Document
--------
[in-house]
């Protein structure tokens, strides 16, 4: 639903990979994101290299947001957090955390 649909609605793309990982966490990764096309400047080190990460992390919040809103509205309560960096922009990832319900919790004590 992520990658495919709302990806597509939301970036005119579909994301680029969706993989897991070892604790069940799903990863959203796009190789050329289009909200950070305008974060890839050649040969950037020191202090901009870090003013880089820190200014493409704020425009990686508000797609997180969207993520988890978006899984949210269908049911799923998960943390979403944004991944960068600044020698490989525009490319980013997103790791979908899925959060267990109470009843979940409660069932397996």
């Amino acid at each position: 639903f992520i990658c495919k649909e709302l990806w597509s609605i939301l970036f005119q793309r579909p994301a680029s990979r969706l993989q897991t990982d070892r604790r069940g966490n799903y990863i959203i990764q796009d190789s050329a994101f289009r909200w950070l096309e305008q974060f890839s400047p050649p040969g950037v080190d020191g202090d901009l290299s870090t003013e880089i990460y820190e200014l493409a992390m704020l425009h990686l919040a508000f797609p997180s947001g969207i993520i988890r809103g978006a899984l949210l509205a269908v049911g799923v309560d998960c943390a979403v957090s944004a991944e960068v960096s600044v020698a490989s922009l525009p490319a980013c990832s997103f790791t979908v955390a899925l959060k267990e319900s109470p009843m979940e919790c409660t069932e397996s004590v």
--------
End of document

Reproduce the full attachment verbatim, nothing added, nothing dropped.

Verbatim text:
[in-house]
């Protein structure tokens, strides 16, 4: 639903990979994101290299947001957090955390 649909609605793309990982966490990764096309400047080190990460992390919040809103509205309560960096922009990832319900919790004590 992520990658495919709302990806597509939301970036005119579909994301680029969706993989897991070892604790069940799903990863959203796009190789050329289009909200950070305008974060890839050649040969950037020191202090901009870090003013880089820190200014493409704020425009990686508000797609997180969207993520988890978006899984949210269908049911799923998960943390979403944004991944960068600044020698490989525009490319980013997103790791979908899925959060267990109470009843979940409660069932397996």
């Amino acid at each position: 639903f992520i990658c495919k649909e709302l990806w597509s609605i939301l970036f005119q793309r579909p994301a680029s990979r969706l993989q897991t990982d070892r604790r069940g966490n799903y990863i959203i990764q796009d190789s050329a994101f289009r909200w950070l096309e305008q974060f890839s400047p050649p040969g950037v080190d020191g202090d901009l290299s870090t003013e880089i990460y820190e200014l493409a992390m704020l425009h990686l919040a508000f797609p997180s947001g969207i993520i988890r809103g978006a899984l949210l509205a269908v049911g799923v309560d998960c943390a979403v957090s944004a991944e960068v960096s600044v020698a490989s922009l525009p490319a980013c990832s997103f790791t979908v955390a899925l959060k267990e319900s109470p009843m979940e919790c409660t069932e397996s004590v």